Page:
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History & Lore

Grants and historians revive this old conflict

At two centuries distant, the War of 1812 is unlikely to sweep away your sons, sink your boat, burn your barn or your nation’s capital. It will, however, invade your consciousness. It’s inevitable.     With $1.5 million in Star-Spangled Banner bicentennial grants, war memorials will be popping up all over Chesapeake Country. Twenty-two projects in 14 counties (and two statewide) will use the matching grants to enroll the War of 1812 in our memories.

If you can’t wait to know more about 1812, you’ll have your chance at month’s end, when skirmishes at Herring Creek are commemorated.

The Bay’s endangered humans come to life in these exhibits

Once upon a time, if you lived in Chesapeake Country, you probably worked the water. Nowadays, you probably don’t. Statistics are against it.

A World War II B-17 seeks passengers for flights over Baltimore

This is what flying feels like.     I’m soaring 1800 feet above Chesapeake Bay in a plane that 70 years ago housed soldiers — and 50 years later actors.     The Liberty Foundation is touring with the Memphis Belle, a Boeing B-17 built in World War II. Restored to replicate the original Memphis Belle, it’s one of 13 B-17 still flying.

Stretching Your Comfort Zone: We dug deep to give the War of 1812 lyrics and song

“I write books, not music,” I told the big man with the guitar. “I’m a historian, not a songwriter.”     Gary Rue — St. Mary’s County composer, musician and proprietor of the small recording company Millstone Landing Productions — had invited me to step outside my comfort zone.     “Write the lyrics for a CD album on the War of 1812,” he said. “I’ll do the rest.”

Find out at Calvert Marine Museum’s Sharkfest

Millions of years ago, long before there was a Chesapeake, sharks thrived in the saltwater marine environment of the flooded river we now call Susquehanna. Big sharks that could have swallowed a man whole, had any men or women been around to be eaten.     The megalodon, ancestor of the great white shark, was the apex marine predator of those waters. Rivaling today’s blue whale, the megalodon grew up to 50 feet long.     He’s long gone, but his kin are still with us.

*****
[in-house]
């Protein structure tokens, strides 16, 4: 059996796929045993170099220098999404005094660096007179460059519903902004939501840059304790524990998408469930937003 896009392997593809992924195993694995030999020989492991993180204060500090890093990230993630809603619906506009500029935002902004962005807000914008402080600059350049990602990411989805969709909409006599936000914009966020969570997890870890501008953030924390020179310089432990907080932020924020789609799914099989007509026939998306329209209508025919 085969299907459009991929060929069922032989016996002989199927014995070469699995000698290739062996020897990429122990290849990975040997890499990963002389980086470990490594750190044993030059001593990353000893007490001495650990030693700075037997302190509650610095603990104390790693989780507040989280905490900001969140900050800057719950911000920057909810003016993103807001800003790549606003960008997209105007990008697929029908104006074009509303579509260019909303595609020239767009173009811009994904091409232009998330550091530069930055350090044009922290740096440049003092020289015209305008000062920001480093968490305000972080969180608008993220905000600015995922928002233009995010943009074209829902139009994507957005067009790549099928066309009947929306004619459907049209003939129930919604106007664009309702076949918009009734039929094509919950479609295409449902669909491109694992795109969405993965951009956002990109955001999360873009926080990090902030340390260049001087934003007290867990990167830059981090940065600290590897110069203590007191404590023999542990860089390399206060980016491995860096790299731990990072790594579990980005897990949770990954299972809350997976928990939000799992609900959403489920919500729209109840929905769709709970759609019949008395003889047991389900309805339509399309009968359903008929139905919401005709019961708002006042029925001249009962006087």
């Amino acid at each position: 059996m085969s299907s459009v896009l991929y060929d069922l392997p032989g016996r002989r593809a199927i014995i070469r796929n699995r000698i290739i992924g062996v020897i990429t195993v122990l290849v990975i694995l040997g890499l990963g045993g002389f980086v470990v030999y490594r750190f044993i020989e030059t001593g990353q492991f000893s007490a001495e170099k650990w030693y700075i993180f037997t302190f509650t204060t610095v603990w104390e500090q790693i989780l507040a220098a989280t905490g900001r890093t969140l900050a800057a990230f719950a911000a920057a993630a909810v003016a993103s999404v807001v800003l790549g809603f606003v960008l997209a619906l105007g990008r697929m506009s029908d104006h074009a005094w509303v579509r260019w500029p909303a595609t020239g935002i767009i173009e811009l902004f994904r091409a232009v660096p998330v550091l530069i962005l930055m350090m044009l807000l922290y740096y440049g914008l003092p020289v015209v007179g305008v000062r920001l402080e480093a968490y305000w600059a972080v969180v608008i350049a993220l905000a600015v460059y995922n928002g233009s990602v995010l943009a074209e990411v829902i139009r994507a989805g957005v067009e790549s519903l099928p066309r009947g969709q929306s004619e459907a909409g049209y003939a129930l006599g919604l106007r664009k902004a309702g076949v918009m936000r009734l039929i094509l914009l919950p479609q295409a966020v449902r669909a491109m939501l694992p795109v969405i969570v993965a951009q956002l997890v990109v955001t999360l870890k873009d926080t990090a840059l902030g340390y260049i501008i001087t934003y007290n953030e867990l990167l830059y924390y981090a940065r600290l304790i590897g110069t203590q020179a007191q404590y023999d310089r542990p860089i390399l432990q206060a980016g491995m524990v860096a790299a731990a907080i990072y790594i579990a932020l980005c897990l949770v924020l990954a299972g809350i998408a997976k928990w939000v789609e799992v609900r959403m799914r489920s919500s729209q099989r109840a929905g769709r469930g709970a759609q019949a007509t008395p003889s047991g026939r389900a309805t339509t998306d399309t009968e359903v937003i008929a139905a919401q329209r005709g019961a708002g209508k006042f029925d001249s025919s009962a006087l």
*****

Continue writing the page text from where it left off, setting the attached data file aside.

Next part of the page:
Bay Weekly commemorates the War of 1812 bicentennial with a look at this week in history.

Bay Weekly commemorates the War of 1812 bicentennial with a look at this week in history By June 23 of 1812, the United States of America was at war with Great Britain. Though neither nation was aching for a fight, trade disputes, Britain’s support of Native American rebellion and the forceful conscription of Americans into the British Navy pushed the old and new nations to an impasse.

The four-masted, 141-foot Kalmar Nyckel drops anchor in Solomons this weekend

The tall ships have sailed out of Baltimore, where for a week the harbor looked as if it were 1812. The 40-strong flotilla — including 25 tall ships representing a dozen nations — marked the anniversary of the declaration of war on Great Britain and the official start of the bicentennial celebration of the War of 1812.     A million people visited over a week.     For a less hectic but equally awe-inspiring sight, catch up this weekend with a ship as historic as any of those.

Two hundred years ago, a fledgling, not-so United States had to again take up arms against Great Britain.

The Chesapeake Bay played a starring role in the conflict that produced our national anthem. Francis Scott Key wrote The Star Spangled Banner as the city of Baltimore was under attack by a vast enemy fleet and army that had just destroyed the new capital, Washington City.     1812 was a long time ago. High tech was represented by small, wooden sailing vessels, powered by wind and sweat, technology little changed in hundreds of years. You want to talk to Europe? Could take months.

As their forebears did 100 years earlier, these parsons come by boat

Methodist ministers used to be called circuit riders, for their calling — and their horse — took them to preach to a circuit of congregations.     On Solomons Island a century ago, the preacher came by boat, traveling to neighboring watermen’s communities.     With the nearby harbor off Drum Point a sheltered anchorage, Solomons became a center for shipbuilding and repair, seafood harvesting and provisioning.